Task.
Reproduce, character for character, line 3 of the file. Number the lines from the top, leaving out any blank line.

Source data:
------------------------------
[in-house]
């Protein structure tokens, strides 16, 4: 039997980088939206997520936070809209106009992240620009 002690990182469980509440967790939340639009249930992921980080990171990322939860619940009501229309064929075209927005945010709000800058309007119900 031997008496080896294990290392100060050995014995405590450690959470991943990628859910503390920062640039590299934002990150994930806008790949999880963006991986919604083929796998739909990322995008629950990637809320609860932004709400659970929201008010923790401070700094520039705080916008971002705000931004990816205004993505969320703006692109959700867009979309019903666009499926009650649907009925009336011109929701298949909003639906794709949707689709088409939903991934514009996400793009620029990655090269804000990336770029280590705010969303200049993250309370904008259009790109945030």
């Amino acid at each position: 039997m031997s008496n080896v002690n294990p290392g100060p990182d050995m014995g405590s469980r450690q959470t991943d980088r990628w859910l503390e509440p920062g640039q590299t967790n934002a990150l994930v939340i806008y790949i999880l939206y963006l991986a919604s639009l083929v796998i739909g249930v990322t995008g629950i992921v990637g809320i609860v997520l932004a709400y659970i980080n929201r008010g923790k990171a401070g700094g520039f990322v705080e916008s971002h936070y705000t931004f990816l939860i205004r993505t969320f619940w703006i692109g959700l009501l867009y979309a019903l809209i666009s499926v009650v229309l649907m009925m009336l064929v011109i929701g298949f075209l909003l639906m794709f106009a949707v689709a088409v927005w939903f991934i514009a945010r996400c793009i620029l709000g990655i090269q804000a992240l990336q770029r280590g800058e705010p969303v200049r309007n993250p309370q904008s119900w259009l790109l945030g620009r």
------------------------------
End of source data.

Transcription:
């Amino acid at each position: 039997m031997s008496n080896v002690n294990p290392g100060p990182d050995m014995g405590s469980r450690q959470t991943d980088r990628w859910l503390e509440p920062g640039q590299t967790n934002a990150l994930v939340i806008y790949i999880l939206y963006l991986a919604s639009l083929v796998i739909g249930v990322t995008g629950i992921v990637g809320i609860v997520l932004a709400y659970i980080n929201r008010g923790k990171a401070g700094g520039f990322v705080e916008s971002h936070y705000t931004f990816l939860i205004r993505t969320f619940w703006i692109g959700l009501l867009y979309a019903l809209i666009s499926v009650v229309l649907m009925m009336l064929v011109i929701g298949f075209l909003l639906m794709f106009a949707v689709a088409v927005w939903f991934i514009a945010r996400c793009i620029l709000g990655i090269q804000a992240l990336q770029r280590g800058e705010p969303v200049r309007n993250p309370q904008s119900w259009l790109l945030g620009r």